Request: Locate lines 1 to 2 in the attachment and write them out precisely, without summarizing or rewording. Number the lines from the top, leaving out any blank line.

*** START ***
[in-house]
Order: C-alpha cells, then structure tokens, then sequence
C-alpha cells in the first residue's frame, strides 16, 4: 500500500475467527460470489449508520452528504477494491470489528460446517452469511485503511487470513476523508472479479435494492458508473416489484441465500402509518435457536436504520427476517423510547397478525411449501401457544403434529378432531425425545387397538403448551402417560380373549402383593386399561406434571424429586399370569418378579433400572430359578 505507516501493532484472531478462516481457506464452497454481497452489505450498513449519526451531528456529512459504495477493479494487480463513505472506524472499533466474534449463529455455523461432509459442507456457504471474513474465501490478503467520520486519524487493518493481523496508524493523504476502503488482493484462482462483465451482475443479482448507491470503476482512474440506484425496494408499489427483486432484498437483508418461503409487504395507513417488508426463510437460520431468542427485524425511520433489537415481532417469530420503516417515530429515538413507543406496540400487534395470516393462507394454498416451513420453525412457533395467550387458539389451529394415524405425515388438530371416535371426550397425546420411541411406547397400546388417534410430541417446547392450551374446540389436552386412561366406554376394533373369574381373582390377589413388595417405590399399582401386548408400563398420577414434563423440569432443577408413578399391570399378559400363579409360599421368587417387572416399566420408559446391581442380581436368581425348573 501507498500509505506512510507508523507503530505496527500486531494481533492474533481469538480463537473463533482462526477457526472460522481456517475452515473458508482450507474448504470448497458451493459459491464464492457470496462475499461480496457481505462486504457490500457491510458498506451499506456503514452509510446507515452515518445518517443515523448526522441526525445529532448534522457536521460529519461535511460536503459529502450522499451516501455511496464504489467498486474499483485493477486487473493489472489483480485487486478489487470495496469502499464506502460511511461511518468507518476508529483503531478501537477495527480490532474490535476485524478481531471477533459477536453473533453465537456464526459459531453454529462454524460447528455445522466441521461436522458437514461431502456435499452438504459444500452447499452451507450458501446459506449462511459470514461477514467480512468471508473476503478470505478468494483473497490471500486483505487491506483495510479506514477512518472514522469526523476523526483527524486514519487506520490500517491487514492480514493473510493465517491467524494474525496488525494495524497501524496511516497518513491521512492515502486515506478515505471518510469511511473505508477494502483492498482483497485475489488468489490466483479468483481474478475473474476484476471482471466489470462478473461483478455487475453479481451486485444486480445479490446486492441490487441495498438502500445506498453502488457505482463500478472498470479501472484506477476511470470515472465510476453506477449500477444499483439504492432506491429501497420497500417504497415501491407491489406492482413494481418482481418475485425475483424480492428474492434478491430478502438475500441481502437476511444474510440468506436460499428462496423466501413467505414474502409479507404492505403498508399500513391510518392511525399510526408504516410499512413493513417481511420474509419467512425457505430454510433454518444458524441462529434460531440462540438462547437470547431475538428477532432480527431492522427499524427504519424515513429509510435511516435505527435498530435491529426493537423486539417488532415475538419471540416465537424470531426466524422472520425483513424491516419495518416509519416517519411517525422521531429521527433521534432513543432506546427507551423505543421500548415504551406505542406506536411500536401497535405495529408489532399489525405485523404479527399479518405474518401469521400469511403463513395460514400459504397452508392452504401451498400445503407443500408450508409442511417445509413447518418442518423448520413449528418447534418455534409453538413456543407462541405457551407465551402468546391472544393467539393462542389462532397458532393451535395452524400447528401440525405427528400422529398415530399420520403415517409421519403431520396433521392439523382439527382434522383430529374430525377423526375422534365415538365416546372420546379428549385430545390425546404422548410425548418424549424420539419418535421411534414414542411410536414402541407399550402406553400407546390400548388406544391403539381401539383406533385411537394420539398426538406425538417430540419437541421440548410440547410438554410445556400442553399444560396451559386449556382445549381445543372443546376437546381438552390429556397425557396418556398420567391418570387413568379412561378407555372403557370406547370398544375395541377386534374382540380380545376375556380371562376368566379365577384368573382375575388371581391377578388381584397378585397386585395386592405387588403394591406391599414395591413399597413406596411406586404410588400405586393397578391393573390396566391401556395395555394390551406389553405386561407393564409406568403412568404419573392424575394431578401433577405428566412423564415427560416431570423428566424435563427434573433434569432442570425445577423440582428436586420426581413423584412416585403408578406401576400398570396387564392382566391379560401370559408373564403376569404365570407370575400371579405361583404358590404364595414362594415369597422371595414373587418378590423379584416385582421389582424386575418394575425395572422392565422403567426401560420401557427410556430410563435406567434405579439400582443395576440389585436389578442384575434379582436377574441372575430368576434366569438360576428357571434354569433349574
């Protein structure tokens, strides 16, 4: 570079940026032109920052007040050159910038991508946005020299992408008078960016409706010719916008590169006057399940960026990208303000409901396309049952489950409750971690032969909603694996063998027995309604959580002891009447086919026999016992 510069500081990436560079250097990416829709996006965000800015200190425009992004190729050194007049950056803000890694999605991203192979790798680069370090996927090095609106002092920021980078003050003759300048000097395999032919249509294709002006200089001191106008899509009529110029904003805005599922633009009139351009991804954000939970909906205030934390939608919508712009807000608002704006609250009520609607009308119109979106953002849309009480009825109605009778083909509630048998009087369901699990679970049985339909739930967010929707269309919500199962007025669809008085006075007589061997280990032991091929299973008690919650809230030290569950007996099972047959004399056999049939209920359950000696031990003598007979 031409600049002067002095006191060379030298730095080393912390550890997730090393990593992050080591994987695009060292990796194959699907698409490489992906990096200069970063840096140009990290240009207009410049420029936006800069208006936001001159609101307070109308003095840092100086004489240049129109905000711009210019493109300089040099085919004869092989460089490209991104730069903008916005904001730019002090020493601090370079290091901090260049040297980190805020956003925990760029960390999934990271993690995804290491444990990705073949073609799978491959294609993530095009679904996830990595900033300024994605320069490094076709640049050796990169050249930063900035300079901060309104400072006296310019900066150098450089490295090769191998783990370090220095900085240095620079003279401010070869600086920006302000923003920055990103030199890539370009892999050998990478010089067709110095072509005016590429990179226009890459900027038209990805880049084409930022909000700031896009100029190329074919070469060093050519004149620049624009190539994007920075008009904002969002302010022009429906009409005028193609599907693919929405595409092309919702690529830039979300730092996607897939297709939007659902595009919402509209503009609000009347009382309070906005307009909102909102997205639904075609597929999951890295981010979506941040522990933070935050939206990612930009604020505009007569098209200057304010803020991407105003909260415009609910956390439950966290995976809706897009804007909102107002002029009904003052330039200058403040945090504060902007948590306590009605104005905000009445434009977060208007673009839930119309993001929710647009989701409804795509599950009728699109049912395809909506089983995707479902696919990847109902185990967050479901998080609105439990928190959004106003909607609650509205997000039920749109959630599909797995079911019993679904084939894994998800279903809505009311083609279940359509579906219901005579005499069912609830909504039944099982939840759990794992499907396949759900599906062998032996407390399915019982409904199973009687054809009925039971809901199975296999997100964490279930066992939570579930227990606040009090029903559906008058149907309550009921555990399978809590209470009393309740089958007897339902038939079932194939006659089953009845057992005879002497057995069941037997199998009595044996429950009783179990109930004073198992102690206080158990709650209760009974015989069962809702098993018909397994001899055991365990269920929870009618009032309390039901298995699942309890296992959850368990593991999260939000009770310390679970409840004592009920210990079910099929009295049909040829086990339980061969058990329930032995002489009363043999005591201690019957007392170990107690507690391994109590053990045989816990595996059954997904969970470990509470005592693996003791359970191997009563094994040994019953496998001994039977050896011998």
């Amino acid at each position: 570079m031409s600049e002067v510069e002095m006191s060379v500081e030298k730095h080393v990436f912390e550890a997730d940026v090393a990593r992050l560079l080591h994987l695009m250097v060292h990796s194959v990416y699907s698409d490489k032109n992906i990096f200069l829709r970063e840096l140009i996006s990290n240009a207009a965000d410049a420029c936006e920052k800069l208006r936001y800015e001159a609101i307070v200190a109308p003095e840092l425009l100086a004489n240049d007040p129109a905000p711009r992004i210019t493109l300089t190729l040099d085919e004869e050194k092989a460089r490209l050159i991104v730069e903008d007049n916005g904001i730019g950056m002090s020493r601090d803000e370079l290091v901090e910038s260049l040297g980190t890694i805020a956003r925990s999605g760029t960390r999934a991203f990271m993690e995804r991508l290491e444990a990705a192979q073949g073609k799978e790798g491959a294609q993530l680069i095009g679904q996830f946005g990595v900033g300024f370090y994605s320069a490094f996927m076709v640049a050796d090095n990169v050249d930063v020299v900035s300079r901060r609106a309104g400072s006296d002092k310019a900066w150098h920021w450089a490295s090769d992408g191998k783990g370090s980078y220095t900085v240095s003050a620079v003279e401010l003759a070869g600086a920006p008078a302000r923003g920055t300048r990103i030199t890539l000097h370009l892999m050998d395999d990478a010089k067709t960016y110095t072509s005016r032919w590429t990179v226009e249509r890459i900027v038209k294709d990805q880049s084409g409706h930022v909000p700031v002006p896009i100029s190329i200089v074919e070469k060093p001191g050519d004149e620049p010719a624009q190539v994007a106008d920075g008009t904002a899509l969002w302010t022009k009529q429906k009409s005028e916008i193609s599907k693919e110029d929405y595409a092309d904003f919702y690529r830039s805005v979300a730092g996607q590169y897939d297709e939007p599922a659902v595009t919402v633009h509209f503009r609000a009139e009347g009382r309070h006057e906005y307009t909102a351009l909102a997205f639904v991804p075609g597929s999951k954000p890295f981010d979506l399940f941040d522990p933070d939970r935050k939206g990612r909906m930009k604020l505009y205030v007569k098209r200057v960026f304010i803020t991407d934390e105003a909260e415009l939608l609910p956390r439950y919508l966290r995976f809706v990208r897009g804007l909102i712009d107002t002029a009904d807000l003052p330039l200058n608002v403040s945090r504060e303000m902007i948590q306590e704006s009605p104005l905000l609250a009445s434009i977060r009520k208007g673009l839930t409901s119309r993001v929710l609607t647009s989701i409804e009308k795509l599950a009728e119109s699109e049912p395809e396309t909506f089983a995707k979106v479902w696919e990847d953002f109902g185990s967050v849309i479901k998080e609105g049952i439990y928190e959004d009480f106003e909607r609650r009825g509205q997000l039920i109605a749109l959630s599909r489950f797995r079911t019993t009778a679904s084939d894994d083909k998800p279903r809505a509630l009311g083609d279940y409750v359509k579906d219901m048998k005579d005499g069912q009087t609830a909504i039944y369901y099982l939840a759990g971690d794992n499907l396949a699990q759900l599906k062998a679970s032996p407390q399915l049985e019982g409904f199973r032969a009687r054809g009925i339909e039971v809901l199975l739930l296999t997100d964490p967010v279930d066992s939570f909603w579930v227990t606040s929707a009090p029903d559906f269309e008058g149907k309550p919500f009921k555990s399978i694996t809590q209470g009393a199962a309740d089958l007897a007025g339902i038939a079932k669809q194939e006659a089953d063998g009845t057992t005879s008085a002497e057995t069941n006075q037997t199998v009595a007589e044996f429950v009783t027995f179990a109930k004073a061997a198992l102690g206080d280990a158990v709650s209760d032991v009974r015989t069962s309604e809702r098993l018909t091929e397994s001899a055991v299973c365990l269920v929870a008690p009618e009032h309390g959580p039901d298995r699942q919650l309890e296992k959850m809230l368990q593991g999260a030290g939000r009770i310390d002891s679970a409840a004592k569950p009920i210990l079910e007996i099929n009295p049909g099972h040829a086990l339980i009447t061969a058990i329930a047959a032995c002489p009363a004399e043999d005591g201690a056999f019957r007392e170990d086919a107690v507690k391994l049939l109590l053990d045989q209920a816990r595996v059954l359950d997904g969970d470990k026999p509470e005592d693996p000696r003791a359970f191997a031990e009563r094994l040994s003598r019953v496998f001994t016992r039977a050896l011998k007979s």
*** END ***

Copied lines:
[in-house]
Order: C-alpha cells, then structure tokens, then sequence